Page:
Utilizing Real-Time Collaboration Tools to Increase Team Success
By Ryan Ecclestone

Ryan Ecclestone
Ryan Ecclestone
Nonprofits, like other organizations, need to effectively and efficiently problem solve and share ideas, and real-time collaboration tools provide a means of communication and information sharing that enables geographically diverse teams to create content, make decisions, and drive the organization forward.

Presented below are some key collaboration tools, their features and how they can provide a serious return on investment to any organization.

Video Conference Solutions

More than two-thirds of communication is non-verbal; nothing can substitute for the trust that builds between people working face-to-face as opposed to communicating using email, Instant Message etc. Video conferencing addresses this need for in-person interaction and provides a dynamic range of possible uses; everything from interactively linking geographically diverse teams to creating a more engaging interviewing process.

The table below illustrates just a few of the mainstream services available:

Key Features
Google Hangout
  • Up to 9 participants per session
  • Conference in phones to audio bridge
  • Works with Mobile
Google account required
  • Free face-face
  • Mobile
Group calls require paid subscription
  • Free for 1:1
  • Multi-person - $4.99 and up
  • Whiteboard sharing space
  • Scalable
High cost for premium features
  • Free for up to 3 people
  • Plans start at $24/mo for up to 8 people

In the past, its prohibitive cost prevented video conferencing from being widespread. Today, with tools such as Google Hangouts or Skype, physically dispersed employees can enjoy the benefits provided by face-to-face communication for practically no additional cost beyond that of an organization’s existing IT infrastructure.

Cloud File Systems

Increasing operating efficiency is a constant goal of any organization and can directly lead to improved finances. Imagine a virtual conference table that allows individuals to look at the same document, make edits, as well as see the edits others are making simultaneously; this is the power of cloud file systems.

Google Drive and Box are two primary players among cloud based file systems providers. Each has unique attributes, but their core services are quite similar. Google Drive tends to focus on more real-time collaboration tools while Box focuses on integrations with other cloud based applications. Both have the ability to store and synchronize documents across organizations; thereby replacing the traditional file server. The table below highlights some key features of each:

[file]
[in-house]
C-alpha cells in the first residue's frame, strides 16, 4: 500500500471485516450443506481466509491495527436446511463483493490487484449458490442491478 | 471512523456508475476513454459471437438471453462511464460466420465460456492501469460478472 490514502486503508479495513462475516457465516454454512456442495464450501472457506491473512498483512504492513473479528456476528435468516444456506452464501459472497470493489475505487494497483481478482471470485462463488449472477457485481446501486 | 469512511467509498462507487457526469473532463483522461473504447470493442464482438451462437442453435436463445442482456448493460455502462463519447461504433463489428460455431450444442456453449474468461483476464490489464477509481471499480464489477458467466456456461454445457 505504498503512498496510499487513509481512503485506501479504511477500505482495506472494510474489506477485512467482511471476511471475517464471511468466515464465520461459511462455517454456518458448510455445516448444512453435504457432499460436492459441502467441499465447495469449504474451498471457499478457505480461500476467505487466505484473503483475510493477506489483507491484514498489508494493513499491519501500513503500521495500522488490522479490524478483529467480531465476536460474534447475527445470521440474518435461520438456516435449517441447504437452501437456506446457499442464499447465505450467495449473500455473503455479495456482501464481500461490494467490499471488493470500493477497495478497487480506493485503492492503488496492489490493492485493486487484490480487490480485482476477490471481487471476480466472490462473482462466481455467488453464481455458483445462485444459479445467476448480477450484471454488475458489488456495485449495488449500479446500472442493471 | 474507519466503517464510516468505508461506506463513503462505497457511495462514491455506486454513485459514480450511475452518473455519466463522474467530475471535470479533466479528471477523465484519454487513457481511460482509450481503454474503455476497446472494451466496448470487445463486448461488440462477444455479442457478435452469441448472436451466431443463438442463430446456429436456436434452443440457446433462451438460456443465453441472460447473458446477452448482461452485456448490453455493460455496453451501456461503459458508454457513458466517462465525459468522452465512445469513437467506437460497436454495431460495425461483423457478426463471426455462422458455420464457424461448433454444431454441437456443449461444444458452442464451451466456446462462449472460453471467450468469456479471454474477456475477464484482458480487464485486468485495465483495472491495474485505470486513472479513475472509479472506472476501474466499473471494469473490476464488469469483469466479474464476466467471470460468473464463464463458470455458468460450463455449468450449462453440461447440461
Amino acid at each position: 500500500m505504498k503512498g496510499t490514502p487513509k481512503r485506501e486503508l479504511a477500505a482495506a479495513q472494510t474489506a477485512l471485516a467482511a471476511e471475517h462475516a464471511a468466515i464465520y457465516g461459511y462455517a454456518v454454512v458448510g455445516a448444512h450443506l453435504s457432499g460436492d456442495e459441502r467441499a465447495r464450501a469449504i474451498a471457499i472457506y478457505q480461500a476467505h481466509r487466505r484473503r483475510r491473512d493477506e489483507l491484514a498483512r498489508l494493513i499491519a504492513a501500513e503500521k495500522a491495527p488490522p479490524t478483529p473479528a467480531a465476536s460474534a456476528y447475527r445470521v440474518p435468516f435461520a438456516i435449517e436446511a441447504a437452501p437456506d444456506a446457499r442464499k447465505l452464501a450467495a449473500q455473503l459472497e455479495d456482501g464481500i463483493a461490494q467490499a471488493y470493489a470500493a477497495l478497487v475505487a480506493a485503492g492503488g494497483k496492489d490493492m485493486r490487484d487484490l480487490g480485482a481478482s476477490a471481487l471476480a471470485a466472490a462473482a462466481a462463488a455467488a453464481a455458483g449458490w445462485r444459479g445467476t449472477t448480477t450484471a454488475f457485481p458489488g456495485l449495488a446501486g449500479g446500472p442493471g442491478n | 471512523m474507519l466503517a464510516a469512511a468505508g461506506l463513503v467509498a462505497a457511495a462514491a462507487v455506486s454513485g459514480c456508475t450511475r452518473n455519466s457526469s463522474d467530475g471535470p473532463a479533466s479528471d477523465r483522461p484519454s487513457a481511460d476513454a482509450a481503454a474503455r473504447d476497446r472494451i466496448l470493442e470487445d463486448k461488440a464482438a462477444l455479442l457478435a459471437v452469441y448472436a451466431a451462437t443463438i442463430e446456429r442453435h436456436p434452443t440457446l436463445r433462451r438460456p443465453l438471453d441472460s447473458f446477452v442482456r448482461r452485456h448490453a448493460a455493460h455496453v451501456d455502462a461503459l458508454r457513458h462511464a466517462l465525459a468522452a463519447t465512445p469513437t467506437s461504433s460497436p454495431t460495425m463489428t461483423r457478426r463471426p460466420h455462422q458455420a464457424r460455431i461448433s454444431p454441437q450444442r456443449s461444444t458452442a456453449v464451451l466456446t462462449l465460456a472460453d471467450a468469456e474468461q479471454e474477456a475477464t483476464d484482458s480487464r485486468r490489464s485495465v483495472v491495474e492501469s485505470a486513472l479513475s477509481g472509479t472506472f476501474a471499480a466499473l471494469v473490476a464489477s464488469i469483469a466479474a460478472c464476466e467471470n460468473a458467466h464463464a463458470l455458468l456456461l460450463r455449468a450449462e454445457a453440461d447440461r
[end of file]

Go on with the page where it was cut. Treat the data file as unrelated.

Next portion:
Key Features
Google Drive
  • Desktop syncing
  • Real-time multi-user document editing
Google account required
Free up to 5GB
Plans start at $2.49/mo for 25GB
  • Integration with other cloud services
  • Document workflow
  • Cloud editing
  • Desktop syncing
High recurring cost for premium features
About $14-$30 person/month depending on version

Creating the Ecosystem

Regardless of the technology used to bring people together virtually, technology systems must function as part of an ecosystem that includes core business processes, rather than each operating as an independent silo. Winning organizations build their business processes and technology systems in a synergistically connected network that helps the organization deliver services/products and creates real, measurable value.

For example during a Google Hangout you can access and collaborate on your Google documents in real time with everyone on the video conference. It isn’t a linked feature between two different programs, but rather one platform that offers an extremely rich feature set.

Successful Delivery

Even though many of the products outlined are free, there are still costs associated with their deployment in the form of time and resources. To deliver any new technology tool effectively, proper planning and implementation are essential. This includes user training.

To ensure a successful implementation, create a phased approach with input from staff, including IT staff and the project sponsors, in the planning stage. By investing this time up front, typical pitfalls such as data loss or non-adoption by staff can be avoided.

The need for user training cannot be overemphasized. The more you and your colleagues are excited and empowered to utilize the technology tools, the more the tools will be used. Making the most of a technology tool that encourages creativity and directly increases productivity is the ultimate return on investment.

Successful organizations are made up of high energy, passionate individuals who often have tremendous ideas. Leveraging real-time collaboration tools enables these individuals and their associated organizations to ultimately create more value for clients and constituents.

Ryan Ecclestone is IT Client Manager in the Consulting Practice at Insource Services, Inc., which provides technology consulting and support services to nonprofit and for-profit organizations. Contact him at recclestone@insourceservices.com.
July 2013